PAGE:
Berger: Crunching the numbers
It all seemed so simple when Cleveland's LeBron James, Miami's Dwyane Wade and Toronto's Chris Bosh signed three-year extensions three years ago this month. It was all about measuring their teams' progress toward a championship while maintaining the flexibility to find new homes in the summer of 2010 -- a year before the NBA's collective bargaining agreement expires.
|LeBron and D-Wade might have to come to grips with their options. (Getty Images)|
When James, Wade and Bosh signed their extensions in 2006, before the global economic downturn, they had every reason to believe the cap would exceed $60 million by the time their player options came due on June 30, 2010. All three would be eligible for the maximum salary of 30 percent of the cap in the first year of their free-agent deals, meaning the discussion would start at almost $20 million a year.
Not anymore. If the NBA's fears about further revenue erosion next season are well-founded, James, Wade and Bosh would be better off signing extensions with their current teams this summer.
Decision time began Sunday, when Wade became the first of the Big Three to be eligible for an extension. Bosh's one-year window opens at 12:01 a.m. Tuesday, followed by the most sought-after 2010 prize of all, James, whose extension window opens on Saturday.
"There's no question that if the cap goes down, as projected by the NBA, [James] stands to lose a lot of money," according to a legal source familiar with the matter. "He really would have to decide what's important to him and where he thinks he'd have the best chance to win."
That assessment depends on what James and the other two multi-millionaires consider to be "a lot of money." Based on their current salaries, collective bargaining agreement guidelines, and the NBA's projection of a cap as low as $50.4 million in 2010-11, James, Wade and Bosh would cost themselves between $2.7 million and $5.2 million apiece over the next four years by opting out next summer and signing new deals -- either with their current teams or new ones -- as opposed to signing extensions this summer.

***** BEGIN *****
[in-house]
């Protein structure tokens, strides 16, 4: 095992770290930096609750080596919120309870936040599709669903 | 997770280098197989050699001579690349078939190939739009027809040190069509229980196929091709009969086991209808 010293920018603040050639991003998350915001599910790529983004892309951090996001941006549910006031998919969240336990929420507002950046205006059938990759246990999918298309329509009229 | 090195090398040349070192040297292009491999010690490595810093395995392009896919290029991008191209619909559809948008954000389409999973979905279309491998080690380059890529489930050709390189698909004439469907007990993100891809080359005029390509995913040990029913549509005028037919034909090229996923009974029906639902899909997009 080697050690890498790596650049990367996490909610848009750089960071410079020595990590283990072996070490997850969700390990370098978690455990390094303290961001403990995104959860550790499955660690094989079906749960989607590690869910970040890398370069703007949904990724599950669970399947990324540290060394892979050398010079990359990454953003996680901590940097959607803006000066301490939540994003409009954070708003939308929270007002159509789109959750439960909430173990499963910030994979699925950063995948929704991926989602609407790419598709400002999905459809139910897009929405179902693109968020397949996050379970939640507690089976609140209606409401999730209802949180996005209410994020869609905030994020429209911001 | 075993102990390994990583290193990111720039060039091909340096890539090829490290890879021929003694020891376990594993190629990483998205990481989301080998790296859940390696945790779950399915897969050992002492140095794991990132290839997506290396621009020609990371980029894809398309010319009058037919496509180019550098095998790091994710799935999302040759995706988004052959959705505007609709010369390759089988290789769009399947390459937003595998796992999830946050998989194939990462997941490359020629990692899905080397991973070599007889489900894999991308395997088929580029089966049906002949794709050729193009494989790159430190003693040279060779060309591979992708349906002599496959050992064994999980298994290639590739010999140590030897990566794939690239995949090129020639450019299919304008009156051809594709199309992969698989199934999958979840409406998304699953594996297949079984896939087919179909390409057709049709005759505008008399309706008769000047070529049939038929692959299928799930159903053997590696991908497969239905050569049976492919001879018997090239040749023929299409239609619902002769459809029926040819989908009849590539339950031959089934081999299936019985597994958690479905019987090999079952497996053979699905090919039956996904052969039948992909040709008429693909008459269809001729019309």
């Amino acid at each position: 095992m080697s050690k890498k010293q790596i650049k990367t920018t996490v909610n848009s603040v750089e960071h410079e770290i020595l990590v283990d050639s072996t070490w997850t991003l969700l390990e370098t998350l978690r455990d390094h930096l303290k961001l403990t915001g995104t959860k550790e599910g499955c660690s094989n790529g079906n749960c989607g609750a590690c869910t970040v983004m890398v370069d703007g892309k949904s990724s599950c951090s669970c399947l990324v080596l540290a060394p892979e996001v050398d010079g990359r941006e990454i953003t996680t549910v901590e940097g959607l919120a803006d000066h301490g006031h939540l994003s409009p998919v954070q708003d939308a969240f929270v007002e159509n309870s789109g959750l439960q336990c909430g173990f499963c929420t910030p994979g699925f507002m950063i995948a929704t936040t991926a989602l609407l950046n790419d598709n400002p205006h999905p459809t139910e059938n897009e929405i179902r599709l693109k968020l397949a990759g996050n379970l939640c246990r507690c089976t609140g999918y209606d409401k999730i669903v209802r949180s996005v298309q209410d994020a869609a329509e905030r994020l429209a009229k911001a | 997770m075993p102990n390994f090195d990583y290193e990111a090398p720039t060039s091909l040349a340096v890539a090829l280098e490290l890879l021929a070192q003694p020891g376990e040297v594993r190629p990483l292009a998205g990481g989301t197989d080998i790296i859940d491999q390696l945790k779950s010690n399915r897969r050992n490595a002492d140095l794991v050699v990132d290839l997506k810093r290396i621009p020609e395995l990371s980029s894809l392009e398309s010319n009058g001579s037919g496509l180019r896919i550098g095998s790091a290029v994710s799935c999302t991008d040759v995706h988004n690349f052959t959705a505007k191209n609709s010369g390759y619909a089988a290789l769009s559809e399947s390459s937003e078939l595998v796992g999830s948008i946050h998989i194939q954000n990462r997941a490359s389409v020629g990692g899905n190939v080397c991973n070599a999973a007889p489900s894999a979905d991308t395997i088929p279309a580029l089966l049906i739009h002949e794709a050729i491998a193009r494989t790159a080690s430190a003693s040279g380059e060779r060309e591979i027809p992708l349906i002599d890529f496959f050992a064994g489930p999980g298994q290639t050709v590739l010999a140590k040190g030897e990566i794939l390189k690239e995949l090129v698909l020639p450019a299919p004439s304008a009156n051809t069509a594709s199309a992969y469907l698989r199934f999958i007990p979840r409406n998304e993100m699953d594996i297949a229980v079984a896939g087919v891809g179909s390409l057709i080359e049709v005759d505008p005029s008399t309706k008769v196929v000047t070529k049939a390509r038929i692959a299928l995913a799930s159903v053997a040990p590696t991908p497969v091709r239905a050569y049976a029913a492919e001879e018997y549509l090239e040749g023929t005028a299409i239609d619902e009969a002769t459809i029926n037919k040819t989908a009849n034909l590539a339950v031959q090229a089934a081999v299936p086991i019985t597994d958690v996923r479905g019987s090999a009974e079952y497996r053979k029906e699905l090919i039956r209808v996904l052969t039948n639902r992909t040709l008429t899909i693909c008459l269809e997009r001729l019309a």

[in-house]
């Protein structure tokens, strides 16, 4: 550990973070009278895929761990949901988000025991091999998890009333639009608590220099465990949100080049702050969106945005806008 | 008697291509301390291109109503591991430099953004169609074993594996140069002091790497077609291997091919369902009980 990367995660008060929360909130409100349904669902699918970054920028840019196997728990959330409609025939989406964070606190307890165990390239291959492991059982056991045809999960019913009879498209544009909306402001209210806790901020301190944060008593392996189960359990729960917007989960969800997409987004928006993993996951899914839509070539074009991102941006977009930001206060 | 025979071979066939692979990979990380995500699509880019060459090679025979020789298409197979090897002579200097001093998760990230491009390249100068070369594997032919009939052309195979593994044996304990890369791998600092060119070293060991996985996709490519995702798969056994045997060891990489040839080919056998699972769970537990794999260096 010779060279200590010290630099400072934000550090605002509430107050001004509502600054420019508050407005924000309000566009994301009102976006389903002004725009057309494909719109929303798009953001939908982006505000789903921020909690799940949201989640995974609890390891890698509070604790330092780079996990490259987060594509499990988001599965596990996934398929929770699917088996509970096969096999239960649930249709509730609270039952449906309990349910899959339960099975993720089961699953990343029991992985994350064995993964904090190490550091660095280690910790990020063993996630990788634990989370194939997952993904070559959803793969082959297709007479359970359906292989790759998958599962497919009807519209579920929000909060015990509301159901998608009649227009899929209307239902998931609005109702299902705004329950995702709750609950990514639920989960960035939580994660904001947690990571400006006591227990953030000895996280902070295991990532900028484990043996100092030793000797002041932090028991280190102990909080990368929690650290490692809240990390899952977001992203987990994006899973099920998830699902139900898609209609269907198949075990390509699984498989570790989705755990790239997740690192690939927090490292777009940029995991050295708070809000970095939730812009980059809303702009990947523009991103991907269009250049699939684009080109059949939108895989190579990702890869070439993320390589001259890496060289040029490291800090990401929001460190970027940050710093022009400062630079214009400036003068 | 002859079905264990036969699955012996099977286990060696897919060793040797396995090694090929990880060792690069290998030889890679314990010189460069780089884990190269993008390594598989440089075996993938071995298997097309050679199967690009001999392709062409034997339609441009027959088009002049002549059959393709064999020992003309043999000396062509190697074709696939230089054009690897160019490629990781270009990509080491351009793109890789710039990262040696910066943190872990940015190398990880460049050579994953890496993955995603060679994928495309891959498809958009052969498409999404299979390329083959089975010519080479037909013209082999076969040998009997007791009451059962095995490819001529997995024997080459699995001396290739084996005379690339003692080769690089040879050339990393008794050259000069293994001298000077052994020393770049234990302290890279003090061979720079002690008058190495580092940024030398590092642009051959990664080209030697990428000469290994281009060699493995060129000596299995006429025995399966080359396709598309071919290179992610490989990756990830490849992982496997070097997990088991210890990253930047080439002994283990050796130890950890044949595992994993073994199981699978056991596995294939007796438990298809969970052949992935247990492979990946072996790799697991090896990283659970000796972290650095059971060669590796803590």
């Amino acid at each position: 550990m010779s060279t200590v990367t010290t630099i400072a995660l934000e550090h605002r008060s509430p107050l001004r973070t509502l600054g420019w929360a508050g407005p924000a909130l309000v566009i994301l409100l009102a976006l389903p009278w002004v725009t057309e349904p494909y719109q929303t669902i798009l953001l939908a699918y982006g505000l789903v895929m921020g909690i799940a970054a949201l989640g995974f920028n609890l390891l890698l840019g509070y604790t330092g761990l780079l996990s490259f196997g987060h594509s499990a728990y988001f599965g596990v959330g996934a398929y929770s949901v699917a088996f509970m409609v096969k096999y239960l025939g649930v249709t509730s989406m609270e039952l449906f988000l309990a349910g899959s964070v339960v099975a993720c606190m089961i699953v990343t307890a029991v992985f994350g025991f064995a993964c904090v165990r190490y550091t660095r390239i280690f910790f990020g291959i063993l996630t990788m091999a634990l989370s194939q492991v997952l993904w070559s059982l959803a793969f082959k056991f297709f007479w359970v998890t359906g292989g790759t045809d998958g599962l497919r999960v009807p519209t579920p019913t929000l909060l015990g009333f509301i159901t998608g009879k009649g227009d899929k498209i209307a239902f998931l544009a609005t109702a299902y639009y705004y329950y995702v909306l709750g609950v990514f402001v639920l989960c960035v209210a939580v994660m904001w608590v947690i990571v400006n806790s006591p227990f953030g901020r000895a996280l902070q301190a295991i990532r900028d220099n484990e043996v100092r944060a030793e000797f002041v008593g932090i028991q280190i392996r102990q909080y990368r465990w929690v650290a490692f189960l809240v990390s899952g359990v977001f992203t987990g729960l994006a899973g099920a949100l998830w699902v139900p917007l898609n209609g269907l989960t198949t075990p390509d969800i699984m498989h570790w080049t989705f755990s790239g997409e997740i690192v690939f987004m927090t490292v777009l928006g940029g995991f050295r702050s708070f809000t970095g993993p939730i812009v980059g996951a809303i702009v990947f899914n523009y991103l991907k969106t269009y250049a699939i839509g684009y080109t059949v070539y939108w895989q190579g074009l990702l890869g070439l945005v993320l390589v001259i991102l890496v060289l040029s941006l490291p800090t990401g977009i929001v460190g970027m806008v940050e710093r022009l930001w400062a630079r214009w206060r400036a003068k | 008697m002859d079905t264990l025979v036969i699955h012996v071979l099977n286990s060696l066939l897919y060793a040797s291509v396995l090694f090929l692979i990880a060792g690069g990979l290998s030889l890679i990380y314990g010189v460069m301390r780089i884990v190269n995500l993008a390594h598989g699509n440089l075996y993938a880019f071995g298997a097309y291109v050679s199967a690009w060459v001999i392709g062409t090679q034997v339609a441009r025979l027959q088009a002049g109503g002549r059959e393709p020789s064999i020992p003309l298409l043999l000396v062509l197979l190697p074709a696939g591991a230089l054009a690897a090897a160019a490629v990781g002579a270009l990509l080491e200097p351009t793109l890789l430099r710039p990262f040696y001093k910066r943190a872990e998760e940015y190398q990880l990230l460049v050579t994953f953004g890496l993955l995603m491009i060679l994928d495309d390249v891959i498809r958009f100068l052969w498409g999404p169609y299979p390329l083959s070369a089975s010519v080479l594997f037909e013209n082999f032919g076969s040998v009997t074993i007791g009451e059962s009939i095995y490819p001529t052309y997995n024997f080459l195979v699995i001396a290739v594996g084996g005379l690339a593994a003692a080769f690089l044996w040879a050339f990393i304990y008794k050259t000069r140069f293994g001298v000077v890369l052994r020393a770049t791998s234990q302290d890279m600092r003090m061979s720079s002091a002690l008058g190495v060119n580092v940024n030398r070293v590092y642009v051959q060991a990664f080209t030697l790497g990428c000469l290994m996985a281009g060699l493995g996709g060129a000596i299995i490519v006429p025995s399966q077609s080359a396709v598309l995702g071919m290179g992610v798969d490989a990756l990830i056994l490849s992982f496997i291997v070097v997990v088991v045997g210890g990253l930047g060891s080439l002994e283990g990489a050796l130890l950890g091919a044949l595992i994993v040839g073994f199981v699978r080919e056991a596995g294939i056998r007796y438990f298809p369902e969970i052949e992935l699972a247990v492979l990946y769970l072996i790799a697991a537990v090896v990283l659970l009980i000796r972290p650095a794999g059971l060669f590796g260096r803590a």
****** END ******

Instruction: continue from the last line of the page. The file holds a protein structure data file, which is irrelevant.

• Berger: Revised 2010 scenarios
With two years left, including a player option for 2010-11, James, Wade and Bosh are eligible to sign three-year extensions this summer; only Bird free agents and players on rookie-scale contracts can sign six-year deals. Based on their current salaries and provisions of the collective bargaining agreement, each would make $79.4 million over the next four years by signing an extension with his current team before June 30, 2010.
By waiting until next summer and opting out, they would make $74.24 million over the next four seasons by signing with a new team or $76.72 million if they re-signed with their current teams or participated in a sign-and-trade. Re-signing with their own teams or doing a sign-and-trade also would be the only way to get a sixth year. But for the sake of an apples-to-apples comparison, looking at the next four years illustrates the impact of the shrinking cap on their decisions.
For James -- and likely for Wade and Bosh -- a few million spread over a $100 million contract is significant, but might not be a deal breaker. This would be especially true if the new contract were with the Knicks or Nets, where millions could be recouped through endorsements in the country's advertising mecca. For all three, some factors are more important than money. Wade received his extension offer Sunday, but stated emphatically last week that he wants to measure the Heat's progress toward contending for a championship before he signs it.
"The obvious caveat is that 'Bron will likely be OK with leaving a bit of cheddar on table," one rival executive said. "The cap going down makes it worse for the Cavs, because that makes an even louder case for more endorsement money to offset. Madison Avenue or Maple Street? I say 'A.' "